Tenet has been in theaters for roughly two months now and has just crossed a box office milestone. With the weekend grosses, Christopher Nolan's time-bending blockbuster has earned $350 million globally. For most movies, especially in the current climate, that would be a win. In this case, it's not so simple, as Warner Bros. spent a small fortune on the movie expecting that Nolan's name and an intriguing premise would bring out moviegoers in droves. In a normal year, that very well may have been the case. But 2020 is not a normal year by any definition.

With the weekend's totals added in, Tenet has earned $55.1 million domestically and $295.6 million internationally. That adds up to $350.7 million in total box office. But that spread is truly something to behold. Overseas markets have accounted for just shy of 85 percent of the movie's total box office take. While international earnings have become a much larger part of the equation in Hollywood over the years, blockbusters are rarely ever that lopsided, in terms of where those box office dollars come from. It is also important to note that in many cases studios see better returns on domestic ticket sales.

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Christopher Nolan has become one of the most bankable directors in the business, having helmed huge hits such as The Dark Knight trilogy, Inception and Dunkirk. Not to mention that Nolan is one of few directors behind blockbusters at that level that also earns huge critical acclaim and awards season accolades. That is why Warner Bros. wanted to stay in the Nolan business. And that is also why they gave him a massive $200 million production budget for Tenet. Not to mention that Nolan has a unique deal in place that sees him taking home 20 percent of the overall box office. It is estimated that the movie needed to make around $400 million just to break even. The studio is going to have to take a pretty big loss on this one, it seems.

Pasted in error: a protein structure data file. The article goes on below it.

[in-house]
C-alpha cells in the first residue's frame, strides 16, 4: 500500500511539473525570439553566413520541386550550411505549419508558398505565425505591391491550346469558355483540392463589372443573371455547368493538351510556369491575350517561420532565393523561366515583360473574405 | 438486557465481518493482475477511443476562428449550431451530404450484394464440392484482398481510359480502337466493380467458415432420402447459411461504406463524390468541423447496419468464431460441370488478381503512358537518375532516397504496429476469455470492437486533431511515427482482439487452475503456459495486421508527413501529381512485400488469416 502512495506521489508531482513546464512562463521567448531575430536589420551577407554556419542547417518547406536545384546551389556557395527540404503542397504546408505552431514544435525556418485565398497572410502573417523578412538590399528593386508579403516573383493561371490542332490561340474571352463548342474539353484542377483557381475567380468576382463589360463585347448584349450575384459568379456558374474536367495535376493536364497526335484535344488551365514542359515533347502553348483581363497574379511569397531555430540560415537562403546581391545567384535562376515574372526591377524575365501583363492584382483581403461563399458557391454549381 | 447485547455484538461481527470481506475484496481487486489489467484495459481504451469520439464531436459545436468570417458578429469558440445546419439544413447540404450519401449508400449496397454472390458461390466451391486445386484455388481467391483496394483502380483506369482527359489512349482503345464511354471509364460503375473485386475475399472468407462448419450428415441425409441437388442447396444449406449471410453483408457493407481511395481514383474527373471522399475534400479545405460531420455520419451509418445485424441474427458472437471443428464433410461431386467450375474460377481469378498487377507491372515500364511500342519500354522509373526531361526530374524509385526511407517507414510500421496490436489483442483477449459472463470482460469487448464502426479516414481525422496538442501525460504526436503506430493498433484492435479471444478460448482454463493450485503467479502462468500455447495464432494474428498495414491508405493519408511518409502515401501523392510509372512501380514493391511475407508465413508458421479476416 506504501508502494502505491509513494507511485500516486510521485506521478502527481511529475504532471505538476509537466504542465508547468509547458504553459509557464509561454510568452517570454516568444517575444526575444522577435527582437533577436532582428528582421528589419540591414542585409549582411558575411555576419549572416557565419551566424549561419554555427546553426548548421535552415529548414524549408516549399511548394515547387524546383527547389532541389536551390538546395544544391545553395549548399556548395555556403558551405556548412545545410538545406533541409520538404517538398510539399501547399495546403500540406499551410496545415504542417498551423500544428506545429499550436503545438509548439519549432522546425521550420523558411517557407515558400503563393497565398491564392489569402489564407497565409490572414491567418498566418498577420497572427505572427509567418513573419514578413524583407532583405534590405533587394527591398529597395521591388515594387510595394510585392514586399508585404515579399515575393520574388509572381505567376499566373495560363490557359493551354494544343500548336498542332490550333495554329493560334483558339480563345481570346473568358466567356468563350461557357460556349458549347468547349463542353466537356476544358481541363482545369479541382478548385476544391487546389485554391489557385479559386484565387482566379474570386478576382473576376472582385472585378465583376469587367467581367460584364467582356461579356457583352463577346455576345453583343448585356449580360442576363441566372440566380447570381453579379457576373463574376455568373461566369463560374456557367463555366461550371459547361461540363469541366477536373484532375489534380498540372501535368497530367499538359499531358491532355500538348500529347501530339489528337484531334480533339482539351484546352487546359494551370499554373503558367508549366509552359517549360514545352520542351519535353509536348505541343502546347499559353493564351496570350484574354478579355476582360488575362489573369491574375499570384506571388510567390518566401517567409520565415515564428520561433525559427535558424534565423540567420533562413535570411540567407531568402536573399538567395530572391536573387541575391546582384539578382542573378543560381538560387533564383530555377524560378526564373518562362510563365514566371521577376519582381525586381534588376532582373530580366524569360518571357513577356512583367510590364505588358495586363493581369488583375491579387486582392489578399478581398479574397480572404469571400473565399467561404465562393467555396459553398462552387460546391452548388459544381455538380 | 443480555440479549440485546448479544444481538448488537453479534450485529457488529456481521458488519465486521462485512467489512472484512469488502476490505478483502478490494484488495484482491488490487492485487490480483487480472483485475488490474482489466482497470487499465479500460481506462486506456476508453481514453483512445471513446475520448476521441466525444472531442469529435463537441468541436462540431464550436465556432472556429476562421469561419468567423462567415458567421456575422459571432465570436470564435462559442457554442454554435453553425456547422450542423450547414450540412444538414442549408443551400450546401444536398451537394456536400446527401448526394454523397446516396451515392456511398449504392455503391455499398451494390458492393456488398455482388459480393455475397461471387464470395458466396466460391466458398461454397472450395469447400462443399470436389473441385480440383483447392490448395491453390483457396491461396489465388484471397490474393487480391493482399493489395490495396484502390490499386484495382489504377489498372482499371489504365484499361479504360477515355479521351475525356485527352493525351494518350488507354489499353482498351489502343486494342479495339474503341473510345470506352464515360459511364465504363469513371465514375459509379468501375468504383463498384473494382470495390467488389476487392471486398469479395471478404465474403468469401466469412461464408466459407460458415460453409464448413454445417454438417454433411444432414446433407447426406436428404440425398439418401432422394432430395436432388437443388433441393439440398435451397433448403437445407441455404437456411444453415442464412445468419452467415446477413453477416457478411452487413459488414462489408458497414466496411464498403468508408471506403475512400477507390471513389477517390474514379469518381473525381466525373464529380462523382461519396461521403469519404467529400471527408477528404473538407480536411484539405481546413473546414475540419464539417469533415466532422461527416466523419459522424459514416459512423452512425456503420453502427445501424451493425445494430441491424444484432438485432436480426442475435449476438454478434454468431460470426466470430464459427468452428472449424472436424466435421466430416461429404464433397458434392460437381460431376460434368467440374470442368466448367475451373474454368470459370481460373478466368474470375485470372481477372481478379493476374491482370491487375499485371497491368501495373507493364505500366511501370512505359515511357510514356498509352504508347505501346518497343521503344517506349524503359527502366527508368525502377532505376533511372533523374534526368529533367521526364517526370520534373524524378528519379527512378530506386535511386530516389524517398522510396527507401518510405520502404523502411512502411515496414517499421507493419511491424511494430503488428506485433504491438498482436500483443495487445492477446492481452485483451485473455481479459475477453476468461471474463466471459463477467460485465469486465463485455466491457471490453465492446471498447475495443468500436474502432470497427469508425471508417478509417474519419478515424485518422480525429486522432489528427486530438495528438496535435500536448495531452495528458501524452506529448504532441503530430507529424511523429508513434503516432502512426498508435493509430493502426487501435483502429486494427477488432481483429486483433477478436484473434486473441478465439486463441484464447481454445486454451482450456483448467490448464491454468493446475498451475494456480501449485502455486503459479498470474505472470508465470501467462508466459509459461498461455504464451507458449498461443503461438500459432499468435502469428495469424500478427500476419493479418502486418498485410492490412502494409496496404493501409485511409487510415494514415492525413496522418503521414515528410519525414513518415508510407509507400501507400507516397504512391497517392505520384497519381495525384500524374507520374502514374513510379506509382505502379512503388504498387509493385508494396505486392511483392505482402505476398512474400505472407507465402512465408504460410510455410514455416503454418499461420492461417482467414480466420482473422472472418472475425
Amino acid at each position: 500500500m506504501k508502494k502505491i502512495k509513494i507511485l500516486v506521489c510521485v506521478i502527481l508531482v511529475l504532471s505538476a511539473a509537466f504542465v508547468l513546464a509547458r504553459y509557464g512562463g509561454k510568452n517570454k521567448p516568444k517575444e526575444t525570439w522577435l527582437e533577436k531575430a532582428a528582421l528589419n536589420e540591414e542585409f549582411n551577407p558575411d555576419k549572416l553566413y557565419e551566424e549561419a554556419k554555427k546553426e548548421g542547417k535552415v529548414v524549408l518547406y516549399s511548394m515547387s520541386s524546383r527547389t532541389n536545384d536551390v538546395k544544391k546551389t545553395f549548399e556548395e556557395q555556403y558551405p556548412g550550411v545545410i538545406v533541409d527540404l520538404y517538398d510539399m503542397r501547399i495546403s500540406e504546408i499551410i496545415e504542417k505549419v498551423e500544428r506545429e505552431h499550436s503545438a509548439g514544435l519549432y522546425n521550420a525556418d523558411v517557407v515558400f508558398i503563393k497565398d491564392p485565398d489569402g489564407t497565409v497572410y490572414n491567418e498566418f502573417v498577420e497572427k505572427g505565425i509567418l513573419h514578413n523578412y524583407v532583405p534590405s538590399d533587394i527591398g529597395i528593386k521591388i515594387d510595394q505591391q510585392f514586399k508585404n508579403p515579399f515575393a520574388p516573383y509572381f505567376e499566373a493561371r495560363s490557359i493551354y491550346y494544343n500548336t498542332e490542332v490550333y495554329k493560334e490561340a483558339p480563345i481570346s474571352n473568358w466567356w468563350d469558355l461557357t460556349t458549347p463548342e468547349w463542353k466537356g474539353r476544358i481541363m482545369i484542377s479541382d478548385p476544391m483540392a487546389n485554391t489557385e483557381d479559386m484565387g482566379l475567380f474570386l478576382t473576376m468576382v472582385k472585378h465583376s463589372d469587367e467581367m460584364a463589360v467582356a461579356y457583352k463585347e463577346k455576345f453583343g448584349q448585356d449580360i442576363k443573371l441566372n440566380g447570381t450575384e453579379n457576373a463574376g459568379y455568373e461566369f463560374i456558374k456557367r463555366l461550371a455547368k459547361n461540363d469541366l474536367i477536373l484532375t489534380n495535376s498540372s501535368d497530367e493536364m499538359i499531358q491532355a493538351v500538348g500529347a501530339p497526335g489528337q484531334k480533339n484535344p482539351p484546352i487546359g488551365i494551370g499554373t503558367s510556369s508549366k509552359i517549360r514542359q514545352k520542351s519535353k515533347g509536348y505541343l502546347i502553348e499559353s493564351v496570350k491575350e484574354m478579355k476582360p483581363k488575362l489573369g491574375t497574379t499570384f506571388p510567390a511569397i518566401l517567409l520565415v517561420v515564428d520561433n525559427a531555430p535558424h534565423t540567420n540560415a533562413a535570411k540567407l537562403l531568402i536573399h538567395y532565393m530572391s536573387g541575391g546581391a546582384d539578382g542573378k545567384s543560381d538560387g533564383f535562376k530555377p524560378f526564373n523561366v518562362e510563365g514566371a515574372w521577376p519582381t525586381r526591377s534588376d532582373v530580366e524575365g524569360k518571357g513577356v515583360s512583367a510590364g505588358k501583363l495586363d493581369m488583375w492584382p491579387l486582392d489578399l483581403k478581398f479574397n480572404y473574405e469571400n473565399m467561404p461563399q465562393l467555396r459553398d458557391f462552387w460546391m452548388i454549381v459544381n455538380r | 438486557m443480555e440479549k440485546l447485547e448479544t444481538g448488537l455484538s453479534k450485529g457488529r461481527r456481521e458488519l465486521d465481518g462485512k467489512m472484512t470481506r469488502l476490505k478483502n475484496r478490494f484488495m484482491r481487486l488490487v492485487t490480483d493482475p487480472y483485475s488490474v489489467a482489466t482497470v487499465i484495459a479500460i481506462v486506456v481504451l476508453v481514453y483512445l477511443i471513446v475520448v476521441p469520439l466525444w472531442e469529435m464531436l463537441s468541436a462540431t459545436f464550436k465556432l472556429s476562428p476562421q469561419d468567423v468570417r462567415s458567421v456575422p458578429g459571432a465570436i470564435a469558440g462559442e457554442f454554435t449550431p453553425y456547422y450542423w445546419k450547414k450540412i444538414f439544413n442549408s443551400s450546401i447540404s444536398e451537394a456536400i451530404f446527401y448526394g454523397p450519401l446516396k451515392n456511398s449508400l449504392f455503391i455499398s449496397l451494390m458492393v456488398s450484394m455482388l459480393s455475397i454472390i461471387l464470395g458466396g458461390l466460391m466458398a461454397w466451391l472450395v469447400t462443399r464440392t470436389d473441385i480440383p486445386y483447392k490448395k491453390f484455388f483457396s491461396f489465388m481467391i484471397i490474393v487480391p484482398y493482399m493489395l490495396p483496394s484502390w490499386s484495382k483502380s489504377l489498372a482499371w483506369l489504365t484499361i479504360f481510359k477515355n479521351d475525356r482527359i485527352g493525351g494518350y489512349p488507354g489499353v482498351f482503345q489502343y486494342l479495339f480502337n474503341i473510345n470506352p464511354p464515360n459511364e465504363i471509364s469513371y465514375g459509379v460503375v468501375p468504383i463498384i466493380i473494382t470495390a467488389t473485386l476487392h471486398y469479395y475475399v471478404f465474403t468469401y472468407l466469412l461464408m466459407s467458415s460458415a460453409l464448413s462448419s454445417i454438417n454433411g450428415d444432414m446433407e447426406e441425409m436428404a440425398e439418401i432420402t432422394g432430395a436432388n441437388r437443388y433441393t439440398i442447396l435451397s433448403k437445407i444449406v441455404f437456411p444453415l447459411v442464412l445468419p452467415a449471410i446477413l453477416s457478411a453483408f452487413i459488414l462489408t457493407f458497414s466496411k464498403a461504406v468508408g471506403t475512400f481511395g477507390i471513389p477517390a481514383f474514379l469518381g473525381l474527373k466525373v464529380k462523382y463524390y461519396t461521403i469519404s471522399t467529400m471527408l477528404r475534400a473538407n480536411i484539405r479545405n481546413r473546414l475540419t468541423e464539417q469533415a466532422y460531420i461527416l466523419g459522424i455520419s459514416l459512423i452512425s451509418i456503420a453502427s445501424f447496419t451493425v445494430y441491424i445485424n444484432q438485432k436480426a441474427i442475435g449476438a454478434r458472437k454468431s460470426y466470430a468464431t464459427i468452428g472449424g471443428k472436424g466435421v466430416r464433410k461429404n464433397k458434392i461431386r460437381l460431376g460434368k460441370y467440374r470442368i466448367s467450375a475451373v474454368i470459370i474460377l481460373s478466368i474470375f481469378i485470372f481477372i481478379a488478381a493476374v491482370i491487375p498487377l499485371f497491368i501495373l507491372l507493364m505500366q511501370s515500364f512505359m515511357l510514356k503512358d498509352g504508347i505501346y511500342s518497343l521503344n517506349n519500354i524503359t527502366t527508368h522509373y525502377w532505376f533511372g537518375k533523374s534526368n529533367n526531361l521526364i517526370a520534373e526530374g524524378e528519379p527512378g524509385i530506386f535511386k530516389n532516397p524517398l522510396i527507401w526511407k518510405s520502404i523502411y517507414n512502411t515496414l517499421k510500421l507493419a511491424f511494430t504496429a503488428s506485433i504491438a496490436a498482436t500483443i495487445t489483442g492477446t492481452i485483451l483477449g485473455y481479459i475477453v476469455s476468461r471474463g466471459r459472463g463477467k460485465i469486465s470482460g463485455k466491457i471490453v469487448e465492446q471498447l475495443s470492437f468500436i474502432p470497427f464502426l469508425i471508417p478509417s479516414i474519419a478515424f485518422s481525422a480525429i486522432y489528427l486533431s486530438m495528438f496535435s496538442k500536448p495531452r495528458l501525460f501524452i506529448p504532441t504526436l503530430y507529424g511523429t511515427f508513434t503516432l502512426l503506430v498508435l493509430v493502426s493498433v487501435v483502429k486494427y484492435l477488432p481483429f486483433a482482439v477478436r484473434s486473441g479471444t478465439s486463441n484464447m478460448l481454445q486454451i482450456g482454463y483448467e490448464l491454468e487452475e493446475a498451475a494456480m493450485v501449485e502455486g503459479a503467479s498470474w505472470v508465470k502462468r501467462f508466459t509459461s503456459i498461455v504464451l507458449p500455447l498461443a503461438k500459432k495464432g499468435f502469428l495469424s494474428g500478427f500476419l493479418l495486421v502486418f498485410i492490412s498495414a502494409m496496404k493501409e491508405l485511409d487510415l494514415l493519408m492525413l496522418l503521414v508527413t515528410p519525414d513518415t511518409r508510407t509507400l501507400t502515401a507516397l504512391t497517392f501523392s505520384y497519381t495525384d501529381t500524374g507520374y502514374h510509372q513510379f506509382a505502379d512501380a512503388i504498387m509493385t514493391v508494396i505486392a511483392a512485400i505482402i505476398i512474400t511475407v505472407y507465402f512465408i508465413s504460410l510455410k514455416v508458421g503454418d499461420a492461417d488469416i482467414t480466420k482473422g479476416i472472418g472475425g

The hope was that Tenet could help save movie theaters. That hasn't really been the case. The movie, which stars John David Washington and Robert Pattinson, simply didn't become a must-see, especially in the U.S. Christopher Nolan has argued that studios are learning the wrong lessons here and is personally "thrilled" with the results. At the same time John Stankey, head of AT&T, Warner Bros.' parent company, said that it was not a "home run." So there are conflicting views to contend with.

It is impossible to say what the movie might have done under normal circumstances, or if Warner Bros. had waited to release it until the market stabilized. For those who didn't rush out to see Tenet in a theater, it was recently revealed that it will arrive on Blu-ray and digital starting December 15. It will be interesting to see if home video sales can help make up some of the losses for Warner Bros. These numbers come to us from Box Office Mojo.

Ryan Scott at Movieweb
Ryan Scott